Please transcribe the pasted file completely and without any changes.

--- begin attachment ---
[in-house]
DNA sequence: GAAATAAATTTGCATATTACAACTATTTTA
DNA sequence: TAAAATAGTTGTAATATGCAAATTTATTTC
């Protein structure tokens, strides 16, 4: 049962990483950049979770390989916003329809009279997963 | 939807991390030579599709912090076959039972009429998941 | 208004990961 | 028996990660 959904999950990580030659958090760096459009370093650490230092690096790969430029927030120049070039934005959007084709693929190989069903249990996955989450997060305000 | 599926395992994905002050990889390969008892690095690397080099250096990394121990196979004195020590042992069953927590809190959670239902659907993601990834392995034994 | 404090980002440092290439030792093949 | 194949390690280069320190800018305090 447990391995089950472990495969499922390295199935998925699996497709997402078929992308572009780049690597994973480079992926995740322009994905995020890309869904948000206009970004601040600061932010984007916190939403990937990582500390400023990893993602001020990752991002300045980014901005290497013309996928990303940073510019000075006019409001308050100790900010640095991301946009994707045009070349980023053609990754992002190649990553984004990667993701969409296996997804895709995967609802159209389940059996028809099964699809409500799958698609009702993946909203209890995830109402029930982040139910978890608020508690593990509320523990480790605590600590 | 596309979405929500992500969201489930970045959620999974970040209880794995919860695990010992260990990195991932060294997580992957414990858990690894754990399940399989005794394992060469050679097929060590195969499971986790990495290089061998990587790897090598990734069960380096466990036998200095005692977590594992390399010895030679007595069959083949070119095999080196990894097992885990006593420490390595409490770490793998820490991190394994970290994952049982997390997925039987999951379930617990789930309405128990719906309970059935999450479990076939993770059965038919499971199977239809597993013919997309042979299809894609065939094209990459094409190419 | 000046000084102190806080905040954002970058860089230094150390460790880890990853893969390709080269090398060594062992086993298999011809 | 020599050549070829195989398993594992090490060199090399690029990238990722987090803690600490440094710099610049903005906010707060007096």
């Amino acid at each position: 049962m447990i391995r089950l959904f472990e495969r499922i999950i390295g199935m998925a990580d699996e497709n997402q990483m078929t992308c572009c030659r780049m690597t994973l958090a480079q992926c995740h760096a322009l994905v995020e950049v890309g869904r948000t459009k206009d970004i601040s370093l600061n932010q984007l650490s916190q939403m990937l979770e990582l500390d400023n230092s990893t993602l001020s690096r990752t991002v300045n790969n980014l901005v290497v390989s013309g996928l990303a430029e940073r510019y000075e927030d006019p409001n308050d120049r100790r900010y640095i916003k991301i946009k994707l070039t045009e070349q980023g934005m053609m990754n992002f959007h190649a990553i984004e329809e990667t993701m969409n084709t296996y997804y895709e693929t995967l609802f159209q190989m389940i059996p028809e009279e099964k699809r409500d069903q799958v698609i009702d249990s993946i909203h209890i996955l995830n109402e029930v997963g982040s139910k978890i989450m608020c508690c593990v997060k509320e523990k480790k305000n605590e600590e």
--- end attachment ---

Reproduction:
[in-house]
DNA sequence: GAAATAAATTTGCATATTACAACTATTTTA
DNA sequence: TAAAATAGTTGTAATATGCAAATTTATTTC
């Protein structure tokens, strides 16, 4: 049962990483950049979770390989916003329809009279997963 | 939807991390030579599709912090076959039972009429998941 | 208004990961 | 028996990660 959904999950990580030659958090760096459009370093650490230092690096790969430029927030120049070039934005959007084709693929190989069903249990996955989450997060305000 | 599926395992994905002050990889390969008892690095690397080099250096990394121990196979004195020590042992069953927590809190959670239902659907993601990834392995034994 | 404090980002440092290439030792093949 | 194949390690280069320190800018305090 447990391995089950472990495969499922390295199935998925699996497709997402078929992308572009780049690597994973480079992926995740322009994905995020890309869904948000206009970004601040600061932010984007916190939403990937990582500390400023990893993602001020990752991002300045980014901005290497013309996928990303940073510019000075006019409001308050100790900010640095991301946009994707045009070349980023053609990754992002190649990553984004990667993701969409296996997804895709995967609802159209389940059996028809099964699809409500799958698609009702993946909203209890995830109402029930982040139910978890608020508690593990509320523990480790605590600590 | 596309979405929500992500969201489930970045959620999974970040209880794995919860695990010992260990990195991932060294997580992957414990858990690894754990399940399989005794394992060469050679097929060590195969499971986790990495290089061998990587790897090598990734069960380096466990036998200095005692977590594992390399010895030679007595069959083949070119095999080196990894097992885990006593420490390595409490770490793998820490991190394994970290994952049982997390997925039987999951379930617990789930309405128990719906309970059935999450479990076939993770059965038919499971199977239809597993013919997309042979299809894609065939094209990459094409190419 | 000046000084102190806080905040954002970058860089230094150390460790880890990853893969390709080269090398060594062992086993298999011809 | 020599050549070829195989398993594992090490060199090399690029990238990722987090803690600490440094710099610049903005906010707060007096």
């Amino acid at each position: 049962m447990i391995r089950l959904f472990e495969r499922i999950i390295g199935m998925a990580d699996e497709n997402q990483m078929t992308c572009c030659r780049m690597t994973l958090a480079q992926c995740h760096a322009l994905v995020e950049v890309g869904r948000t459009k206009d970004i601040s370093l600061n932010q984007l650490s916190q939403m990937l979770e990582l500390d400023n230092s990893t993602l001020s690096r990752t991002v300045n790969n980014l901005v290497v390989s013309g996928l990303a430029e940073r510019y000075e927030d006019p409001n308050d120049r100790r900010y640095i916003k991301i946009k994707l070039t045009e070349q980023g934005m053609m990754n992002f959007h190649a990553i984004e329809e990667t993701m969409n084709t296996y997804y895709e693929t995967l609802f159209q190989m389940i059996p028809e009279e099964k699809r409500d069903q799958v698609i009702d249990s993946i909203h209890i996955l995830n109402e029930v997963g982040s139910k978890i989450m608020c508690c593990v997060k509320e523990k480790k305000n605590e600590e």